Consumer Contraction May be Bottoming

Today’s news release from the Consumer Metrics Institute is headlined:

November 9, 2010 – Daily Growth Index Shows Signs of Bottom Forming

Since the middle of October our Daily Growth Index has begun to show signs of forming a bottom to the contraction event in consumer demand that we have been closely monitoring throughout 2010:

(Click on chart for fuller resolution)

This upturn is most clearly visible in our “Contraction Watch,” where the day-by-day courses of the 2008 and 2010 contractions are plotted in a superimposed manner with the plots aligned on the left margin at the first day during each event that our Daily Growth Index went negative. The plots then progress day-by-day to the right, tracing out the changes in the daily rate of contraction in consumer demand for the two events:

(Click on chart for fuller resolution)

Several points should be made about the upturn clearly visible in the above charts:

► Our Daily Growth Index is a 91-day trailing “quarter” moving average of our Weighted Composite Index (converted from a nominal base-100 index into a +/- percentage). As a result of the moving average process this upward movement in the index is largely a consequence of very depressed July and August levels in the Weighted Composite Index now falling out of the average.

► The current daily values of the Weighted Composite Index now entering the averaging process correspond to a Daily Growth Index contracting at about a -4% rate. While this is a substantial improvement over the July and August values (which reached a nearly -9.5% daily contraction rate on August 1), it still represents substantial year-over-year contraction — far short of a new round of “green shoots.”

► We have commented before that the “Contraction Watch” chart above has something resembling a gently sloping plateau in the blue 2010 line that starts at about Day 50 in the contraction and extends perhaps as far as Day 170. We understand that the sharp downturn after Day 170 is a reflection of poor year-over-year comparisons to a period in 2009 when the “Cash for Clunkers” and Federal Home Buyer Tax Credits were in full effect. But the sloping plateau represents year-over-year comparisons to a less stimulated point in the consumer economy, and may therefore be an indication of a new longer term baseline level of spending — some 1.5% to 2.5% below 2009 levels. We think that it would be prudent to reserve enthusiasm for the current upturn until the blue line breaks above that zone.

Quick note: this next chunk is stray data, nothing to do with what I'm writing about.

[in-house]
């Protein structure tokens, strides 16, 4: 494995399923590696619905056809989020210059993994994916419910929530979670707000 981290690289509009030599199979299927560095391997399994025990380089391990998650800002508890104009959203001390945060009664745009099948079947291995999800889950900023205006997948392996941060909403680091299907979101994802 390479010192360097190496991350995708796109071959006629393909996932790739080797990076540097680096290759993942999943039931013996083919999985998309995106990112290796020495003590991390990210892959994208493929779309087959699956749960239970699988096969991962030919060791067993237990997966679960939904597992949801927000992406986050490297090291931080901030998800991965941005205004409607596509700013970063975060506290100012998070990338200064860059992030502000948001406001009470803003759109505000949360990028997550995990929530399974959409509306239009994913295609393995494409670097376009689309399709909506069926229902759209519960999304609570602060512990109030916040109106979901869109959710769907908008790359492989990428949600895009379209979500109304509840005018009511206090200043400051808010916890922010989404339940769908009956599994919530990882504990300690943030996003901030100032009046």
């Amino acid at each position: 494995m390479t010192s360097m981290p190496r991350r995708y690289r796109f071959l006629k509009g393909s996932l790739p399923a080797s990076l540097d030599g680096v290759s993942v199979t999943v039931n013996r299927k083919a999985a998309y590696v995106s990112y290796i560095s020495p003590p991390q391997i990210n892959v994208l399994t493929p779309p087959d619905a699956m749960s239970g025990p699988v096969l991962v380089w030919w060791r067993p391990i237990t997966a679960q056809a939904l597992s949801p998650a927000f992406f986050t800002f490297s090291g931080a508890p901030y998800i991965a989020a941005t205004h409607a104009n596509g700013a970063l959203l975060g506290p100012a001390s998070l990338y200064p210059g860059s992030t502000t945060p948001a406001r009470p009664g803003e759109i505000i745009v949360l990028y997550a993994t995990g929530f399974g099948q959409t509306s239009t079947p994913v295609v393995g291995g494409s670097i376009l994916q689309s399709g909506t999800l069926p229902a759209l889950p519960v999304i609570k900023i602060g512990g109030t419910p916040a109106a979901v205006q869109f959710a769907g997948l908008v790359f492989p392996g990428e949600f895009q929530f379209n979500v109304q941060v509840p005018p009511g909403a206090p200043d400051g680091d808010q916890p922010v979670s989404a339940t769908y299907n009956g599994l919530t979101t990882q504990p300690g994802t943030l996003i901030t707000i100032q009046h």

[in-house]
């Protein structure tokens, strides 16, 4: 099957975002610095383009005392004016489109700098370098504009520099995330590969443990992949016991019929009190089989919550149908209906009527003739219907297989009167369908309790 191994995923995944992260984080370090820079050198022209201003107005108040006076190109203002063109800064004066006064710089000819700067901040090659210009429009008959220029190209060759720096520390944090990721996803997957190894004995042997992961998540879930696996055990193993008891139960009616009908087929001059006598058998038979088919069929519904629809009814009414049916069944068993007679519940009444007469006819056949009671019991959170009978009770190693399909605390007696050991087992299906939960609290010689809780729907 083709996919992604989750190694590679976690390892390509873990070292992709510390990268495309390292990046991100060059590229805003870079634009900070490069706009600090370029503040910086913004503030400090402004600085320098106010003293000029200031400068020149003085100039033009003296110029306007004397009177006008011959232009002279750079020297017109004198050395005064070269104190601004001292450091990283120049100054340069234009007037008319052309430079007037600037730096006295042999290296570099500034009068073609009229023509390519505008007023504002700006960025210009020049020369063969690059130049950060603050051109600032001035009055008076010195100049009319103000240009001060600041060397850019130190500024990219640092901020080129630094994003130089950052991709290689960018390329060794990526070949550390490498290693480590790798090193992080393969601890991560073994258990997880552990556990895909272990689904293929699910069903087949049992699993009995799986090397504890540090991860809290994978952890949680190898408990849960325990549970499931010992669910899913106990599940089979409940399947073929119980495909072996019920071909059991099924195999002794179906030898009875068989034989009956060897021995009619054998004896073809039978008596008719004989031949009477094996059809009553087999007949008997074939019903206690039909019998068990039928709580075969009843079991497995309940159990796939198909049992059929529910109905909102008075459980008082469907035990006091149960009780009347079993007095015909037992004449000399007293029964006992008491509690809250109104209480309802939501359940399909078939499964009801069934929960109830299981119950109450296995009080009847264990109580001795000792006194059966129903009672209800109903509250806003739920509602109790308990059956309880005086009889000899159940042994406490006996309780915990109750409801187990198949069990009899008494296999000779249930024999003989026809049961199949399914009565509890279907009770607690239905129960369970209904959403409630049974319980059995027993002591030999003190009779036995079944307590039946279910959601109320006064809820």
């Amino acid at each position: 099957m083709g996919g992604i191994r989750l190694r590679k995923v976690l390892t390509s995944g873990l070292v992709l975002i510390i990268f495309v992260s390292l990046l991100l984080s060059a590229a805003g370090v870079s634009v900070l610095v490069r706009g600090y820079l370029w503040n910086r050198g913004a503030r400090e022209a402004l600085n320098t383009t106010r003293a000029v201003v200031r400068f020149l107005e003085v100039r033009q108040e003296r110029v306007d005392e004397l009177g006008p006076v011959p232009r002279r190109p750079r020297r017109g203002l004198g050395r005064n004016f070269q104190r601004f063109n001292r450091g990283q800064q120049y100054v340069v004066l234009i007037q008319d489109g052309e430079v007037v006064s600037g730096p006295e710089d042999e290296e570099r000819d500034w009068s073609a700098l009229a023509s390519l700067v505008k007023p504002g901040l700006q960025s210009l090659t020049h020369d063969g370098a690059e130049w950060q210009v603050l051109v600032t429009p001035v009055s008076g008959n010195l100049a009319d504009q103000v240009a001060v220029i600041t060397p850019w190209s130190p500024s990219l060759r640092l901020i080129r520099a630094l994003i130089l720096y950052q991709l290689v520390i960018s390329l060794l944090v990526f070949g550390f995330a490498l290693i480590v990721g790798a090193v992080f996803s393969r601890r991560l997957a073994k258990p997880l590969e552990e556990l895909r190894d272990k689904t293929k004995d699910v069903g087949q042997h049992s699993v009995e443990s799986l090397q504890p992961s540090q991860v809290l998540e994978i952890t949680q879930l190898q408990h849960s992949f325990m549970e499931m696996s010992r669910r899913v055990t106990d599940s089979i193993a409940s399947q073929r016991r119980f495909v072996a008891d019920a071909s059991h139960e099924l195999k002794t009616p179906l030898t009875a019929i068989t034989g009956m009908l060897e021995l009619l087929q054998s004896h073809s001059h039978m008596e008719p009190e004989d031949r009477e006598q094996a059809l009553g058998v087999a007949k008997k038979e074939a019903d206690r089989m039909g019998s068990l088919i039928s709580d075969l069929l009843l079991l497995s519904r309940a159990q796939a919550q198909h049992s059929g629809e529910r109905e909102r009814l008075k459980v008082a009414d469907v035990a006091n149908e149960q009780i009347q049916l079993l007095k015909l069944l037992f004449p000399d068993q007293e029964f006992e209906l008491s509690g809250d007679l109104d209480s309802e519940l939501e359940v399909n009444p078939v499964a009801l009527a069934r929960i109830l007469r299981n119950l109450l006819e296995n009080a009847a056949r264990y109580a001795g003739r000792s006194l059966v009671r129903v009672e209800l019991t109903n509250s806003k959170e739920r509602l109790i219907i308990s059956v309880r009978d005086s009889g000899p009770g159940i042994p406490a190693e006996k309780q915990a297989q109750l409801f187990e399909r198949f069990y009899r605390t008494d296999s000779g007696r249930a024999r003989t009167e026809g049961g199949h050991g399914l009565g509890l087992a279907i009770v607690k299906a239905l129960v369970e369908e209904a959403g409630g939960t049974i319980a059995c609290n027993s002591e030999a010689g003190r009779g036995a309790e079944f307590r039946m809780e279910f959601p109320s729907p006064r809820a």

► The true severity of any contraction event is the area between the “zero” axis in the above chart and the line being traced out by the daily contraction values. By that measure the “Great Recession of 2008” had a total of 793 percentage-days of contraction over the course of 221 days, whereas by November 7 the 2010 event had reached 899 percentage-days of contraction over the course of 296 calendar days. The damage to the economy is already 13% worse than in 2008, and the 2010 contraction has already lasted 34% longer than the entire 2008 event. If the blue 2010 contraction line in the above chart follows a recovery trajectory similar to what the red line experienced in 2008, we would project that the final tally for the 2010 event would be about 1350 percentage-days of contraction, some 70% worse than in 2008:

(Click on chart for fuller resolution)

In the above chart the red vertical bar represents the -793 percentage-days of contraction in consumer demand that we measured in 2008. The blue vertical bar represents the same measure (to date) for the 2010 event. But since the 2010 event is not yet over, we have projected the eventual full extent of the 2010 event with the purple vertical bar. That projection is an average of several recovery scenarios, all of which conservatively assume that the bottom has already been reached and that the plateau visible in the “Contraction Watch” chart is not a new norm for consumer frugality.

Since late spring our primary concern about the 2010 contraction has been about its duration, rather than the maximum contraction rate observed. An indication of the longevity of this contraction is that even our longer term moving averages have reached record levels of contraction:

(Click on chart for fuller resolution)

To us it was almost incidental that during 2010 the 91-day contraction rate eventually reached (and even slightly exceeded) the maximum contraction rate recorded in 2008. To our eyes the real problem in the above chart is that our 365-day trailing year index has exceeded its lowest level of 2008 by over 50%. We are far beyond wondering about how many dips there may be. Our concern is simply that this episode is something neither we nor any policy makers at this side of Japan have ever seen before.

Related Articles

Consumer Contraction Now Exceeds the Great Recession  by Rick Davis

What is This – Slow Recovery, Double Dip or One Long Recession?  by Rick Davis

GDP Growth is Weak, But Main Street is Even Weaker  by Rick Davis

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